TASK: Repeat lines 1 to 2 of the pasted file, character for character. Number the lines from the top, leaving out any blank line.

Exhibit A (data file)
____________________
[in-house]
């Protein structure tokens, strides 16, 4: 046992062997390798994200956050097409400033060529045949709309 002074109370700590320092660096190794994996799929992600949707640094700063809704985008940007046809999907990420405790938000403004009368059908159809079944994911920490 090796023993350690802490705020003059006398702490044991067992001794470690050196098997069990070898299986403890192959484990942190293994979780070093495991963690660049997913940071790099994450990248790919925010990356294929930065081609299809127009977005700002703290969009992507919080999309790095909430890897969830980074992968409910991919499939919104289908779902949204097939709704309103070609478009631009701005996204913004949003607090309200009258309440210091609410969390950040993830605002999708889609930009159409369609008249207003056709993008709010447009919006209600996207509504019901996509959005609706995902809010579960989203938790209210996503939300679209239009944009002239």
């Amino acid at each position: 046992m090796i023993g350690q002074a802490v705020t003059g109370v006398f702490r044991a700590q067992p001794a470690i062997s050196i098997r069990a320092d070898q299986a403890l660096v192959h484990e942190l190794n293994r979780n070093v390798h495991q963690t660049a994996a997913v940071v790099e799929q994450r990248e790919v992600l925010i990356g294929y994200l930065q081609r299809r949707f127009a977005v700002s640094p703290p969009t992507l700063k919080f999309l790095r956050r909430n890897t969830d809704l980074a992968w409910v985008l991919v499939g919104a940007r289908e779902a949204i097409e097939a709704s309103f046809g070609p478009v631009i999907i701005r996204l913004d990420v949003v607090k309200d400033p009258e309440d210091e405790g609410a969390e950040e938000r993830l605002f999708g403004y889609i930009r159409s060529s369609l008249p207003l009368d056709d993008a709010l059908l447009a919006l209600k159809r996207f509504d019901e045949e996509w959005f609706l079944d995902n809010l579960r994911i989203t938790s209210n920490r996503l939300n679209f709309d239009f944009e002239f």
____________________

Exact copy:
[in-house]
């Protein structure tokens, strides 16, 4: 046992062997390798994200956050097409400033060529045949709309 002074109370700590320092660096190794994996799929992600949707640094700063809704985008940007046809999907990420405790938000403004009368059908159809079944994911920490 090796023993350690802490705020003059006398702490044991067992001794470690050196098997069990070898299986403890192959484990942190293994979780070093495991963690660049997913940071790099994450990248790919925010990356294929930065081609299809127009977005700002703290969009992507919080999309790095909430890897969830980074992968409910991919499939919104289908779902949204097939709704309103070609478009631009701005996204913004949003607090309200009258309440210091609410969390950040993830605002999708889609930009159409369609008249207003056709993008709010447009919006209600996207509504019901996509959005609706995902809010579960989203938790209210996503939300679209239009944009002239």